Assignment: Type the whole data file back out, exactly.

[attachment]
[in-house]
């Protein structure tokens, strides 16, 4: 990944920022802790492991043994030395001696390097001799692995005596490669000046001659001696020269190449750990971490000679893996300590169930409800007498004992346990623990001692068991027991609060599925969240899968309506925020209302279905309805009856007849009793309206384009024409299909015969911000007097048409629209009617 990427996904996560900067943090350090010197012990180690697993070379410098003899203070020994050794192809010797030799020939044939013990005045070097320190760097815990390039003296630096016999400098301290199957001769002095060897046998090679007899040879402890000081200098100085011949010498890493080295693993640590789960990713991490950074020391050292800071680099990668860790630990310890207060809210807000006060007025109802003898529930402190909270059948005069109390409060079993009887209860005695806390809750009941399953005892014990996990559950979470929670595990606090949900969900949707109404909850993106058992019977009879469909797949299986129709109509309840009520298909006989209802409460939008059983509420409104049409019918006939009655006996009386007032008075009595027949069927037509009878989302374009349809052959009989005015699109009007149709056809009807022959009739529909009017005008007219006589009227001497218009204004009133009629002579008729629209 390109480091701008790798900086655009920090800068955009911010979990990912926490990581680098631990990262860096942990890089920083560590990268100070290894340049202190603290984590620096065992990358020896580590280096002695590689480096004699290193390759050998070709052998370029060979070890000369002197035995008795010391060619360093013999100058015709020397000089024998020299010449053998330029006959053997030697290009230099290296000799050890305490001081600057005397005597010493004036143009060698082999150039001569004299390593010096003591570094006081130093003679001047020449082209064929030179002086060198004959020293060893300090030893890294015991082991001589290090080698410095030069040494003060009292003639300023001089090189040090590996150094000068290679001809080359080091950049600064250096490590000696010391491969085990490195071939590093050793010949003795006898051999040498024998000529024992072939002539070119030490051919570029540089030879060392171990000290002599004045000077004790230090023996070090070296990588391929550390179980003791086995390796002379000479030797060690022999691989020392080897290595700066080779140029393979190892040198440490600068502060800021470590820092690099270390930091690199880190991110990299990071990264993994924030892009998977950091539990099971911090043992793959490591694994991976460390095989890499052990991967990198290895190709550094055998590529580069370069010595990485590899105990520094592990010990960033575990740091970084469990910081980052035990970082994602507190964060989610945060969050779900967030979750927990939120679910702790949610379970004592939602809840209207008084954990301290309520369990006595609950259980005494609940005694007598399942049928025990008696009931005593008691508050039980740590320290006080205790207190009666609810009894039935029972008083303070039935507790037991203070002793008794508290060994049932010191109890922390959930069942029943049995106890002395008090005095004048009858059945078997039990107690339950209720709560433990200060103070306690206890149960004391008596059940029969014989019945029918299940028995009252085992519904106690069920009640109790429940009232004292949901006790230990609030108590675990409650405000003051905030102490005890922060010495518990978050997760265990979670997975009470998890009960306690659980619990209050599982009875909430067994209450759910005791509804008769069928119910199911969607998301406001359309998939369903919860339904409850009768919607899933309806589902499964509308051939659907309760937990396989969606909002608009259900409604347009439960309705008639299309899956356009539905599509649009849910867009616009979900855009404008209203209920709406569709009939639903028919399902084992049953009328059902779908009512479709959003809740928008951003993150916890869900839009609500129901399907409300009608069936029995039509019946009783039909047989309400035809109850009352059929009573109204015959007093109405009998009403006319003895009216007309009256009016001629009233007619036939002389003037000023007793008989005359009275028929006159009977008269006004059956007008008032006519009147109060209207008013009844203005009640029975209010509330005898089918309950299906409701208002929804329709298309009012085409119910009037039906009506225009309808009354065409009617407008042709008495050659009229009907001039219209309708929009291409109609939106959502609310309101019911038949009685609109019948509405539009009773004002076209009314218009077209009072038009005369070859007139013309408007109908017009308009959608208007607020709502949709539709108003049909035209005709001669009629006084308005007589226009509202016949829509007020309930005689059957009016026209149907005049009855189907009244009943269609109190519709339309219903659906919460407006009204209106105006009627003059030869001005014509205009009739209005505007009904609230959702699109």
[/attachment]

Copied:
[in-house]
């Protein structure tokens, strides 16, 4: 990944920022802790492991043994030395001696390097001799692995005596490669000046001659001696020269190449750990971490000679893996300590169930409800007498004992346990623990001692068991027991609060599925969240899968309506925020209302279905309805009856007849009793309206384009024409299909015969911000007097048409629209009617 990427996904996560900067943090350090010197012990180690697993070379410098003899203070020994050794192809010797030799020939044939013990005045070097320190760097815990390039003296630096016999400098301290199957001769002095060897046998090679007899040879402890000081200098100085011949010498890493080295693993640590789960990713991490950074020391050292800071680099990668860790630990310890207060809210807000006060007025109802003898529930402190909270059948005069109390409060079993009887209860005695806390809750009941399953005892014990996990559950979470929670595990606090949900969900949707109404909850993106058992019977009879469909797949299986129709109509309840009520298909006989209802409460939008059983509420409104049409019918006939009655006996009386007032008075009595027949069927037509009878989302374009349809052959009989005015699109009007149709056809009807022959009739529909009017005008007219006589009227001497218009204004009133009629002579008729629209 390109480091701008790798900086655009920090800068955009911010979990990912926490990581680098631990990262860096942990890089920083560590990268100070290894340049202190603290984590620096065992990358020896580590280096002695590689480096004699290193390759050998070709052998370029060979070890000369002197035995008795010391060619360093013999100058015709020397000089024998020299010449053998330029006959053997030697290009230099290296000799050890305490001081600057005397005597010493004036143009060698082999150039001569004299390593010096003591570094006081130093003679001047020449082209064929030179002086060198004959020293060893300090030893890294015991082991001589290090080698410095030069040494003060009292003639300023001089090189040090590996150094000068290679001809080359080091950049600064250096490590000696010391491969085990490195071939590093050793010949003795006898051999040498024998000529024992072939002539070119030490051919570029540089030879060392171990000290002599004045000077004790230090023996070090070296990588391929550390179980003791086995390796002379000479030797060690022999691989020392080897290595700066080779140029393979190892040198440490600068502060800021470590820092690099270390930091690199880190991110990299990071990264993994924030892009998977950091539990099971911090043992793959490591694994991976460390095989890499052990991967990198290895190709550094055998590529580069370069010595990485590899105990520094592990010990960033575990740091970084469990910081980052035990970082994602507190964060989610945060969050779900967030979750927990939120679910702790949610379970004592939602809840209207008084954990301290309520369990006595609950259980005494609940005694007598399942049928025990008696009931005593008691508050039980740590320290006080205790207190009666609810009894039935029972008083303070039935507790037991203070002793008794508290060994049932010191109890922390959930069942029943049995106890002395008090005095004048009858059945078997039990107690339950209720709560433990200060103070306690206890149960004391008596059940029969014989019945029918299940028995009252085992519904106690069920009640109790429940009232004292949901006790230990609030108590675990409650405000003051905030102490005890922060010495518990978050997760265990979670997975009470998890009960306690659980619990209050599982009875909430067994209450759910005791509804008769069928119910199911969607998301406001359309998939369903919860339904409850009768919607899933309806589902499964509308051939659907309760937990396989969606909002608009259900409604347009439960309705008639299309899956356009539905599509649009849910867009616009979900855009404008209203209920709406569709009939639903028919399902084992049953009328059902779908009512479709959003809740928008951003993150916890869900839009609500129901399907409300009608069936029995039509019946009783039909047989309400035809109850009352059929009573109204015959007093109405009998009403006319003895009216007309009256009016001629009233007619036939002389003037000023007793008989005359009275028929006159009977008269006004059956007008008032006519009147109060209207008013009844203005009640029975209010509330005898089918309950299906409701208002929804329709298309009012085409119910009037039906009506225009309808009354065409009617407008042709008495050659009229009907001039219209309708929009291409109609939106959502609310309101019911038949009685609109019948509405539009009773004002076209009314218009077209009072038009005369070859007139013309408007109908017009308009959608208007607020709502949709539709108003049909035209005709001669009629006084308005007589226009509202016949829509007020309930005689059957009016026209149907005049009855189907009244009943269609109190519709339309219903659906919460407006009204209106105006009627003059030869001005014509205009009739209005505007009904609230959702699109």